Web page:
Base period 1 is done! It’s exciting to complete milestones on the way to that big goal later in the year. It was a good week. I’m giving myself a B this week, because I missed a very important workout. At the end of a period, like where we are now, it’s important to measure progress by performing some testing. I was supposed to do a lactate threshold test (running) on Friday, but after a long swim, I ran out of time. I’m not sure if I’ll do the test this week or wait until the end of Base 2 (which is more likely). I’m due for another test down at the Colorado Center for Health and Sport Science (COCHSS). That’s where I’ve performed my VO2 max testing in the past. I used their exercise bike for the test last time, but this next time, we’re going to do the test on my bike, on the trainer, using my PowerTap and Garmin, so we can measure those results against the test equipment. Should be interesting. When we get the results, we’re going to calculate the zones based on multiple methods, and see where we end up. I’m very hopeful that the upper limits of each zone will have increased since I did my last formal test on December 31st. I can certainly feel a higher level of fitness, in that I can push more power for the same heart rate than I could back in December/January. I’ll keep everyone posted on the results.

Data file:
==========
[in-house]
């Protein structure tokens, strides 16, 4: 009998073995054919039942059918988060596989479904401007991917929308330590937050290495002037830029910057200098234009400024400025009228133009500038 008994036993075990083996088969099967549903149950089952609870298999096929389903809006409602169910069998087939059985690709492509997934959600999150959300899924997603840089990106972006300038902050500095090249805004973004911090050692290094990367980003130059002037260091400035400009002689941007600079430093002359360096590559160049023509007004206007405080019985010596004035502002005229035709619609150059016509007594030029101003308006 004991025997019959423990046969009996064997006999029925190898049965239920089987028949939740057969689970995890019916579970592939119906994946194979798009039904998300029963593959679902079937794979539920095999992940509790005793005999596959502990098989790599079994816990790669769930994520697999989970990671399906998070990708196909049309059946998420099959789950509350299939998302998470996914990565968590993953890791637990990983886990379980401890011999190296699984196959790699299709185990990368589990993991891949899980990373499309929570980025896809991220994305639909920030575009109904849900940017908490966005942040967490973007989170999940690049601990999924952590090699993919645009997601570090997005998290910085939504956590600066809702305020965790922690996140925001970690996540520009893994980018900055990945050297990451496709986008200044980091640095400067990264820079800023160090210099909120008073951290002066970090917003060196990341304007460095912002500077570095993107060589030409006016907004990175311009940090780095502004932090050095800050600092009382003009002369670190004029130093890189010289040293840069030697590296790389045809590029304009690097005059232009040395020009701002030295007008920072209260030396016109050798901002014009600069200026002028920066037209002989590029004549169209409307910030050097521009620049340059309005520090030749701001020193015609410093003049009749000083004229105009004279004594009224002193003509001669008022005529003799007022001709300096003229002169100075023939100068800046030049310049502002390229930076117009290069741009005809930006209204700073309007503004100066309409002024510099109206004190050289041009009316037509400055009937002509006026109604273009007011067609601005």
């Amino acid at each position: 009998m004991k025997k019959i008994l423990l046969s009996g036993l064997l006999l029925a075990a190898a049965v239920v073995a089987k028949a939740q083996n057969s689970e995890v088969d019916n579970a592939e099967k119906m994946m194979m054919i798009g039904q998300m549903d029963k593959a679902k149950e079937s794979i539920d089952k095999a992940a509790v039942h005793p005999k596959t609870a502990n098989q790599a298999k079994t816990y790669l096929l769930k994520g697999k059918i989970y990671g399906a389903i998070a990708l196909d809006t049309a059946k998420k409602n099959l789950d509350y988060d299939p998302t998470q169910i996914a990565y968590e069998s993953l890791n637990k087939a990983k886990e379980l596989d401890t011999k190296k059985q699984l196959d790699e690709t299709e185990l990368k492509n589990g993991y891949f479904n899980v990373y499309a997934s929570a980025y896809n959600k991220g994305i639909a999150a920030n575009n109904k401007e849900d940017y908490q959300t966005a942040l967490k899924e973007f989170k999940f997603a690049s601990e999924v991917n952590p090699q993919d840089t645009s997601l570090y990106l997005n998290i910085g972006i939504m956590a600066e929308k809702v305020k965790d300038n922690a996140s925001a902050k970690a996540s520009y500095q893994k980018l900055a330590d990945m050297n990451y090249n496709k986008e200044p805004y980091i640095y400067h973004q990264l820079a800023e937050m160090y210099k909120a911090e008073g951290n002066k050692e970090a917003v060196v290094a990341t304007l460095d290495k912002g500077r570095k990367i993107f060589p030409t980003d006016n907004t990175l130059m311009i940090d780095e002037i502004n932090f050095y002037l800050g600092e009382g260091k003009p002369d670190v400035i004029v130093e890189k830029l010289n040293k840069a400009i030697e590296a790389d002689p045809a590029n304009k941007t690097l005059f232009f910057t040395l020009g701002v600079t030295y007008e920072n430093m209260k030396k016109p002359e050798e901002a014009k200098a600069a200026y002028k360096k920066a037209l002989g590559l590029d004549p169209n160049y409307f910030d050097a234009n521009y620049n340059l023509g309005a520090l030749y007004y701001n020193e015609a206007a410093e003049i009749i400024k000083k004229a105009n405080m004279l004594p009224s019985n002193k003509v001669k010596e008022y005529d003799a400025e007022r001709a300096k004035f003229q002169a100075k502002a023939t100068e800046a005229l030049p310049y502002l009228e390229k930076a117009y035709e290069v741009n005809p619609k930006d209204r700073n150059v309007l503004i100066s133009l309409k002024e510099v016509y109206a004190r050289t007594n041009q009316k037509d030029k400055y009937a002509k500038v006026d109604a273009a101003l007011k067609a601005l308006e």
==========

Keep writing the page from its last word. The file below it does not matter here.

Nutrition Report

I get an A- this week for nutrition. I ate very well, but I didn’t take in enough calories to sustain the training program. My Resting Metabolic Rate (RMR) is currently 1,855 calories. Therefore, I have to eat at least that many calories, plus however much I exercise, to remain at a balanced weight. I understand there’s much more than just calories that is part of that equation, but very simply speaking, that’s the math. Last week I averaged a deficit of more than 200 calories per day. From a nutrition perspective, that could impact my training, especially as I get into higher intensity exercise, which will require more glycogen. Have to keep the fuel tank full!